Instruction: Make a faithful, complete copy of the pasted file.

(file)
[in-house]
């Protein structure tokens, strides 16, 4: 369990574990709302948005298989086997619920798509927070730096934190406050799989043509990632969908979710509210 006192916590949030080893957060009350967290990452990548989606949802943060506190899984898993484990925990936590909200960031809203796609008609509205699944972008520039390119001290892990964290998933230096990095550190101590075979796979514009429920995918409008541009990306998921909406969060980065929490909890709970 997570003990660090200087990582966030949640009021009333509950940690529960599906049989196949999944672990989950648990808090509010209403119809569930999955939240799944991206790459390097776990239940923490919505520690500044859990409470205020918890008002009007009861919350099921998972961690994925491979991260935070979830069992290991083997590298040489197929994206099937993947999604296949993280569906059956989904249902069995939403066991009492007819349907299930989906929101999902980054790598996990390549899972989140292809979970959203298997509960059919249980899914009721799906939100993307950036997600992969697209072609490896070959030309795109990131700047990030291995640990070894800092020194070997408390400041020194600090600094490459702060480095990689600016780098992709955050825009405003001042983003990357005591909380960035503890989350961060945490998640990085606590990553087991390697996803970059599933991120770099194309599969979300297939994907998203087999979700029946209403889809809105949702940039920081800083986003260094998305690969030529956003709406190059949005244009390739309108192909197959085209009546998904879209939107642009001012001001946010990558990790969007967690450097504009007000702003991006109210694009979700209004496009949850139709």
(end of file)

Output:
[in-house]
């Protein structure tokens, strides 16, 4: 369990574990709302948005298989086997619920798509927070730096934190406050799989043509990632969908979710509210 006192916590949030080893957060009350967290990452990548989606949802943060506190899984898993484990925990936590909200960031809203796609008609509205699944972008520039390119001290892990964290998933230096990095550190101590075979796979514009429920995918409008541009990306998921909406969060980065929490909890709970 997570003990660090200087990582966030949640009021009333509950940690529960599906049989196949999944672990989950648990808090509010209403119809569930999955939240799944991206790459390097776990239940923490919505520690500044859990409470205020918890008002009007009861919350099921998972961690994925491979991260935070979830069992290991083997590298040489197929994206099937993947999604296949993280569906059956989904249902069995939403066991009492007819349907299930989906929101999902980054790598996990390549899972989140292809979970959203298997509960059919249980899914009721799906939100993307950036997600992969697209072609490896070959030309795109990131700047990030291995640990070894800092020194070997408390400041020194600090600094490459702060480095990689600016780098992709955050825009405003001042983003990357005591909380960035503890989350961060945490998640990085606590990553087991390697996803970059599933991120770099194309599969979300297939994907998203087999979700029946209403889809809105949702940039920081800083986003260094998305690969030529956003709406190059949005244009390739309108192909197959085209009546998904879209939107642009001012001001946010990558990790969007967690450097504009007000702003991006109210694009979700209004496009949850139709």